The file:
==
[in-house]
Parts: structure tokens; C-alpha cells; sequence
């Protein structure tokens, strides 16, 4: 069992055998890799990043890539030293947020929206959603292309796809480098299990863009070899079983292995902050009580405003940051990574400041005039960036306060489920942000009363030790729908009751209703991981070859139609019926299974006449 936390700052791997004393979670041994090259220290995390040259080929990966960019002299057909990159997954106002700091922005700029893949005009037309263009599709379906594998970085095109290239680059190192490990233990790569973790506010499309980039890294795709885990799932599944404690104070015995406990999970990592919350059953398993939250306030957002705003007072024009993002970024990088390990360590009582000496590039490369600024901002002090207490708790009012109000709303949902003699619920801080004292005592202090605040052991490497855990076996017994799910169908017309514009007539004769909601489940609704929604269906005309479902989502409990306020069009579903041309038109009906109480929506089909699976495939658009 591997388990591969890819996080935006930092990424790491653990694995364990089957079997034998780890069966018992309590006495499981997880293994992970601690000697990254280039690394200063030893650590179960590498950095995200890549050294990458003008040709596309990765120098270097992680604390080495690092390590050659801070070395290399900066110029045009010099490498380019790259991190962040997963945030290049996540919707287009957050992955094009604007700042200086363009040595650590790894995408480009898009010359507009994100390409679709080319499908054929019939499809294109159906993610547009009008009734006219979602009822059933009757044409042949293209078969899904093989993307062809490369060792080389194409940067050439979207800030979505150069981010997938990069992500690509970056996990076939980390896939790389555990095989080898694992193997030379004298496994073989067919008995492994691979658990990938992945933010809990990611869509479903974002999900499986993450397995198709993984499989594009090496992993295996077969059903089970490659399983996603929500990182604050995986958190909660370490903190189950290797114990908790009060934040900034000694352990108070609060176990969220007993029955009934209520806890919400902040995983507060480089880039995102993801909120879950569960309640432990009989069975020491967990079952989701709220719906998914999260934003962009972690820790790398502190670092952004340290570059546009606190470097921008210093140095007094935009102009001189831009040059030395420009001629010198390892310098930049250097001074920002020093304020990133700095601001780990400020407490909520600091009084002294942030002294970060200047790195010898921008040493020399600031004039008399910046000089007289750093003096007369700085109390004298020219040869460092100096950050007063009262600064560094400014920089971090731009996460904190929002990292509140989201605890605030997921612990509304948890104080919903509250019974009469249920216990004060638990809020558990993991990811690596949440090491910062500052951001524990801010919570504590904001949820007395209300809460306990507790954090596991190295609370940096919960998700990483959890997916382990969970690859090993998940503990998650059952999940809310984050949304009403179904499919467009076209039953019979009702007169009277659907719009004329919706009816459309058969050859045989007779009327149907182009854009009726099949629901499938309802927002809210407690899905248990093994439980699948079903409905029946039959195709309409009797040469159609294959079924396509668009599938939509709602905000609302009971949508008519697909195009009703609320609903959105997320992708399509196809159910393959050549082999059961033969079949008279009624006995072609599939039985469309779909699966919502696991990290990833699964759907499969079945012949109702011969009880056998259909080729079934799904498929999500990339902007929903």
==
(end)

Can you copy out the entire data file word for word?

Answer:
[in-house]
Parts: structure tokens; C-alpha cells; sequence
């Protein structure tokens, strides 16, 4: 069992055998890799990043890539030293947020929206959603292309796809480098299990863009070899079983292995902050009580405003940051990574400041005039960036306060489920942000009363030790729908009751209703991981070859139609019926299974006449 936390700052791997004393979670041994090259220290995390040259080929990966960019002299057909990159997954106002700091922005700029893949005009037309263009599709379906594998970085095109290239680059190192490990233990790569973790506010499309980039890294795709885990799932599944404690104070015995406990999970990592919350059953398993939250306030957002705003007072024009993002970024990088390990360590009582000496590039490369600024901002002090207490708790009012109000709303949902003699619920801080004292005592202090605040052991490497855990076996017994799910169908017309514009007539004769909601489940609704929604269906005309479902989502409990306020069009579903041309038109009906109480929506089909699976495939658009 591997388990591969890819996080935006930092990424790491653990694995364990089957079997034998780890069966018992309590006495499981997880293994992970601690000697990254280039690394200063030893650590179960590498950095995200890549050294990458003008040709596309990765120098270097992680604390080495690092390590050659801070070395290399900066110029045009010099490498380019790259991190962040997963945030290049996540919707287009957050992955094009604007700042200086363009040595650590790894995408480009898009010359507009994100390409679709080319499908054929019939499809294109159906993610547009009008009734006219979602009822059933009757044409042949293209078969899904093989993307062809490369060792080389194409940067050439979207800030979505150069981010997938990069992500690509970056996990076939980390896939790389555990095989080898694992193997030379004298496994073989067919008995492994691979658990990938992945933010809990990611869509479903974002999900499986993450397995198709993984499989594009090496992993295996077969059903089970490659399983996603929500990182604050995986958190909660370490903190189950290797114990908790009060934040900034000694352990108070609060176990969220007993029955009934209520806890919400902040995983507060480089880039995102993801909120879950569960309640432990009989069975020491967990079952989701709220719906998914999260934003962009972690820790790398502190670092952004340290570059546009606190470097921008210093140095007094935009102009001189831009040059030395420009001629010198390892310098930049250097001074920002020093304020990133700095601001780990400020407490909520600091009084002294942030002294970060200047790195010898921008040493020399600031004039008399910046000089007289750093003096007369700085109390004298020219040869460092100096950050007063009262600064560094400014920089971090731009996460904190929002990292509140989201605890605030997921612990509304948890104080919903509250019974009469249920216990004060638990809020558990993991990811690596949440090491910062500052951001524990801010919570504590904001949820007395209300809460306990507790954090596991190295609370940096919960998700990483959890997916382990969970690859090993998940503990998650059952999940809310984050949304009403179904499919467009076209039953019979009702007169009277659907719009004329919706009816459309058969050859045989007779009327149907182009854009009726099949629901499938309802927002809210407690899905248990093994439980699948079903409905029946039959195709309409009797040469159609294959079924396509668009599938939509709602905000609302009971949508008519697909195009009703609320609903959105997320992708399509196809159910393959050549082999059961033969079949008279009624006995072609599939039985469309779909699966919502696991990290990833699964759907499969079945012949109702011969009880056998259909080729079934799904498929999500990339902007929903």